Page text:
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Should An 18-Year-Old Be Allowed to Drive a Big Rig?

Truck drivers have enormous responsibility to prevent truck accidents while operating large commercial motor vehicles. Because they are expected to be responsible and experienced, truckers must obtain a commercial driver's license (CDL) before they are allowed to operate a commercial motor vehicle. There are myriad requirements before a CDL may be issued, and long-haul truckers who go across state lines must comply with federal rules and mandates. One of those federal requirements is for the driver to be at least 21-years-old before driving trucks across state lines. truck

Fox Business, however, reports a new federal bill has been introduced in the House of Representatives to allow states to form compacts changing the minimum age requirement. In the states that agree, drivers would no longer need to be 21 years old to go across state lines. Instead, they could get a CDL and travel across state borders starting at age 18. Lowering the age has been suggested as a way of dealing with a nationwide trucker shortage. But there are serious concerns about whether allowing younger individuals to drive big rigs across the country is a good idea.

Should 18-Year-Olds Drive Trucks Across State Lines?

Currently, there is a severe trucker shortage nationwide. As many as 35,000 to 40,000 jobs openings exist across the country for licensed commercial truck drivers. The trucker shortage is so extreme, Fortune has referred to it as a "rolling crisis." And the shortage will only get worse as truckers retire and qualified people do not enter the profession to take their place.

But lowering the age to 18 could result in a flood of unqualified and inexperienced drivers taking trucks across state lines. Someone who is 18-years-old only has limited experience operating any type of motor vehicle, much less a commercial truck weighing as much as 80,000 pounds. Truckers also have to work as much as 82 hours a week under some circumstances, so teens would be thrust into a situation where they may be working long hours.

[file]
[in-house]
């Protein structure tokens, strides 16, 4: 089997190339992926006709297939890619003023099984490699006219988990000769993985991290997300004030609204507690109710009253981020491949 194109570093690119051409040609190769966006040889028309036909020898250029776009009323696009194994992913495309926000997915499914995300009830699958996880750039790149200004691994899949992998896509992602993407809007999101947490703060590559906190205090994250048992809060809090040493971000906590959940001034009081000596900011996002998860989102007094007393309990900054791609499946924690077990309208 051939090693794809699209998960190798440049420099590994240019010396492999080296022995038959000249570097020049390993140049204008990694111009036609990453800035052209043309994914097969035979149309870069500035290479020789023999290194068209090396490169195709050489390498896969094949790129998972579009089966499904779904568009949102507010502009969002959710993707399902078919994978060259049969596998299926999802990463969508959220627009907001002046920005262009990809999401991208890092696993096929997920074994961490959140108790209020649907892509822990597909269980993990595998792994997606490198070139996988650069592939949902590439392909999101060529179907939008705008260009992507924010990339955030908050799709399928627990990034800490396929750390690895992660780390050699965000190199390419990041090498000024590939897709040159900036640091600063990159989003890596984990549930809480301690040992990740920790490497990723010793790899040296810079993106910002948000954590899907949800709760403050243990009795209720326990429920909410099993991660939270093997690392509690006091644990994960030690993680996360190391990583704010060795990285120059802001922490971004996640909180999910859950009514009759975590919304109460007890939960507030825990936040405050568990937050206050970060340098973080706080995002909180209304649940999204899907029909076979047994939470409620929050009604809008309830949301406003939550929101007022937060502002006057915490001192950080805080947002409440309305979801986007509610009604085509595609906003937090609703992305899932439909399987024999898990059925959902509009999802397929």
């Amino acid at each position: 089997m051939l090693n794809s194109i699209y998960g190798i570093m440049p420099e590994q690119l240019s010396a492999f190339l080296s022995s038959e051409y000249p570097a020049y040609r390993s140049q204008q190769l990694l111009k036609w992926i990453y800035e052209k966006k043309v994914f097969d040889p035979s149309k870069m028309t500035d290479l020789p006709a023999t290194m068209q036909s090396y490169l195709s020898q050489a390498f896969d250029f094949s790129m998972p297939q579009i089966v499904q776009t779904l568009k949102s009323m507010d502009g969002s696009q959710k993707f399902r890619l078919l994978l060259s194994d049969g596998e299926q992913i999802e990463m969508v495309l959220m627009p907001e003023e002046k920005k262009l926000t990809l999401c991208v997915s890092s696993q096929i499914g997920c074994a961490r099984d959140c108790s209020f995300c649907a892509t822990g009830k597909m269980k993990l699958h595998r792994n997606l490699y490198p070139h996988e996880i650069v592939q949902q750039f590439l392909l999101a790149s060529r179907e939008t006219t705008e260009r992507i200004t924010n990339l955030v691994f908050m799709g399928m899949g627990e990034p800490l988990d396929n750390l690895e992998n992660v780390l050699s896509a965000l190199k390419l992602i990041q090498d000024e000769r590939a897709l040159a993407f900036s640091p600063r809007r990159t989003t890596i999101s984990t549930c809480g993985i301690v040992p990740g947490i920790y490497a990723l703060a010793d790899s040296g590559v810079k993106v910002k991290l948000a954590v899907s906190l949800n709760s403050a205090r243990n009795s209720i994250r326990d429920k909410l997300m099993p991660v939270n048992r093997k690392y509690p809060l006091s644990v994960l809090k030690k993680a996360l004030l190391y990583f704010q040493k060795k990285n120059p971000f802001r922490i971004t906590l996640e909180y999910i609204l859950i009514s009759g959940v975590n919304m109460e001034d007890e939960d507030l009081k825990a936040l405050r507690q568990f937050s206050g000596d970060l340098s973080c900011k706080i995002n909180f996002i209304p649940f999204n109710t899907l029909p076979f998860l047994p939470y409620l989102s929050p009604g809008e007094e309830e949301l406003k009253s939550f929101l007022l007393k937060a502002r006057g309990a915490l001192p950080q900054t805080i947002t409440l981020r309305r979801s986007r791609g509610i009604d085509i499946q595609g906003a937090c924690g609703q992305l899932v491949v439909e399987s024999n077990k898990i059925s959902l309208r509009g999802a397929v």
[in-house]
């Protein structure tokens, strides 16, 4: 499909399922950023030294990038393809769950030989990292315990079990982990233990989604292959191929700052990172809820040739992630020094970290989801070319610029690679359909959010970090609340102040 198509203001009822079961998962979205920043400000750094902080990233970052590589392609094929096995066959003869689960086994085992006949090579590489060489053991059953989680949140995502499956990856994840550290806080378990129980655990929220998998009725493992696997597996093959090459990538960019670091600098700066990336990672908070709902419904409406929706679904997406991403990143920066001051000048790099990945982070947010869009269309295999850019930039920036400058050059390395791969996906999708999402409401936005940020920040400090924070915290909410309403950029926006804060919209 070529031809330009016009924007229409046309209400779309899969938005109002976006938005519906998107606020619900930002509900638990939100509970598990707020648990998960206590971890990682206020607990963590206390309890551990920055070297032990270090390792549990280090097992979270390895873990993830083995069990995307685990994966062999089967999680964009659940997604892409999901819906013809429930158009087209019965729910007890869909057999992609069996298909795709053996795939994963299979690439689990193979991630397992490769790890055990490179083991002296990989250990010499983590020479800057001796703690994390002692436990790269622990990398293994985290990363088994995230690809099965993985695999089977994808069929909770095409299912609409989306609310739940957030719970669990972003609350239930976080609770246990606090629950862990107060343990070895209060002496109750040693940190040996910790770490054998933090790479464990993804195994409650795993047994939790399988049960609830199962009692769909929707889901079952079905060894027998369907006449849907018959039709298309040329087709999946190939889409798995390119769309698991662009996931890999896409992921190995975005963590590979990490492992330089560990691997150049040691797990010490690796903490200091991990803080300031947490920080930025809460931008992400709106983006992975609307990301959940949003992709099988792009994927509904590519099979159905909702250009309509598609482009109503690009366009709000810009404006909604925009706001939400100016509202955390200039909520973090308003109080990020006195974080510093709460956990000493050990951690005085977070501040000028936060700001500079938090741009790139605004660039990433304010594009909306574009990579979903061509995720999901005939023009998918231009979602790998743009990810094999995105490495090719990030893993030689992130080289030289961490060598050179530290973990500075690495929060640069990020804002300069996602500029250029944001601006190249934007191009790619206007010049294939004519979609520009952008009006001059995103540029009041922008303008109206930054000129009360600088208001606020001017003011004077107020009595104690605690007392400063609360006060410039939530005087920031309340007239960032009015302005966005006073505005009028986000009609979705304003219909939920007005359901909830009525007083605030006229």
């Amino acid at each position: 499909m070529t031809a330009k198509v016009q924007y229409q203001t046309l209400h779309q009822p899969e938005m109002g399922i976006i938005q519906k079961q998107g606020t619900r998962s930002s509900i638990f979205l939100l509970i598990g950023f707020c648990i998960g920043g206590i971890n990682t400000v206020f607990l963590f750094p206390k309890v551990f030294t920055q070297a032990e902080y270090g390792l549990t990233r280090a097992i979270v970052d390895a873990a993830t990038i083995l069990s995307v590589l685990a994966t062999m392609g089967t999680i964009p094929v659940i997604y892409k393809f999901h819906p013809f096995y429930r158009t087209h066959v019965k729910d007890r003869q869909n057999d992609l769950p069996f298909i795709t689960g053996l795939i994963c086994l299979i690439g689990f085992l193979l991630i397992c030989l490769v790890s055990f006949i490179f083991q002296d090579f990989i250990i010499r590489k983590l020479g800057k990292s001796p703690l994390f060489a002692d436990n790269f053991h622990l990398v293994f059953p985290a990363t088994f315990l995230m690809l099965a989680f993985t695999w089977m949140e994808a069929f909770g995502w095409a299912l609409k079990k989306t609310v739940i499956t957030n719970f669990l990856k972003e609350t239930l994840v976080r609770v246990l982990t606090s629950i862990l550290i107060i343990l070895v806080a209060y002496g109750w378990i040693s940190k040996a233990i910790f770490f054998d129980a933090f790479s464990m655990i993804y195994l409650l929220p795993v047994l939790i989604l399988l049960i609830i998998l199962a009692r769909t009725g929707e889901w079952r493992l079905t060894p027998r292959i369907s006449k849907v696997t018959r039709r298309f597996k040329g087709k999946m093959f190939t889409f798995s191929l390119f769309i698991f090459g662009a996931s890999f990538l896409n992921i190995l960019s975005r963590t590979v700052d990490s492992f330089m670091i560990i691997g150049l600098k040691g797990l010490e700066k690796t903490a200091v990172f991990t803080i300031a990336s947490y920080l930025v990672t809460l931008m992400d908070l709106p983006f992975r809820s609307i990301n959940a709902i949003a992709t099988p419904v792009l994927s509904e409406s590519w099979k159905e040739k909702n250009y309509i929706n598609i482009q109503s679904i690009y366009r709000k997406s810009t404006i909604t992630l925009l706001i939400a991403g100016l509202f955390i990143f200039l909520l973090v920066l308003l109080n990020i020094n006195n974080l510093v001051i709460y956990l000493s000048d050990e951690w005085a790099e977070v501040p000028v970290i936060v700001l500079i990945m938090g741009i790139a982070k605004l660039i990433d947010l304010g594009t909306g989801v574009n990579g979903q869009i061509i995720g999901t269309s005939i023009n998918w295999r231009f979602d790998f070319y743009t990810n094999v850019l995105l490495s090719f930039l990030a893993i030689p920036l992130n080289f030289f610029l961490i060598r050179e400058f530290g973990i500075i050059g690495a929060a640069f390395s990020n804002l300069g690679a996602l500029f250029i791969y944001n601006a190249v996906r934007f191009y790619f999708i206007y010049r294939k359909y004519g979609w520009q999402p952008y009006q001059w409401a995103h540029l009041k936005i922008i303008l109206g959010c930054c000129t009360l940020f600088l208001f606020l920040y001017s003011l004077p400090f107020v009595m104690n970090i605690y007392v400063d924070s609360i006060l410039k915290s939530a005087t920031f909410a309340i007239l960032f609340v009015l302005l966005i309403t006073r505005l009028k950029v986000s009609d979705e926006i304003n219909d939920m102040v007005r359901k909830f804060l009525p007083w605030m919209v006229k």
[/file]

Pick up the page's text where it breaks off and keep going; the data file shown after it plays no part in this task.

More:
Young people at just 18 may also not be as responsible as older drivers, in addition to lacking practical experience on the roads. University of Rochester Medical Center indicates a teen's brain is not fully developed and research has shown there is an identifiable difference between the way teen and adult brains work. In particular, the rational part of a person's brain responsible for helping people make safe and smart decisions is not developed until someone is at least 25-years of age. Teens responsible for driving trucks may be more likely to be reckless than older drivers, putting themselves and other people at serious risk.

Safety advocates have called the proposal to lower the age to 18 a "catastrophe waiting to happen." While trucker shortages need to be solved, giving young kids the keys to big rigs is not the way to do it.

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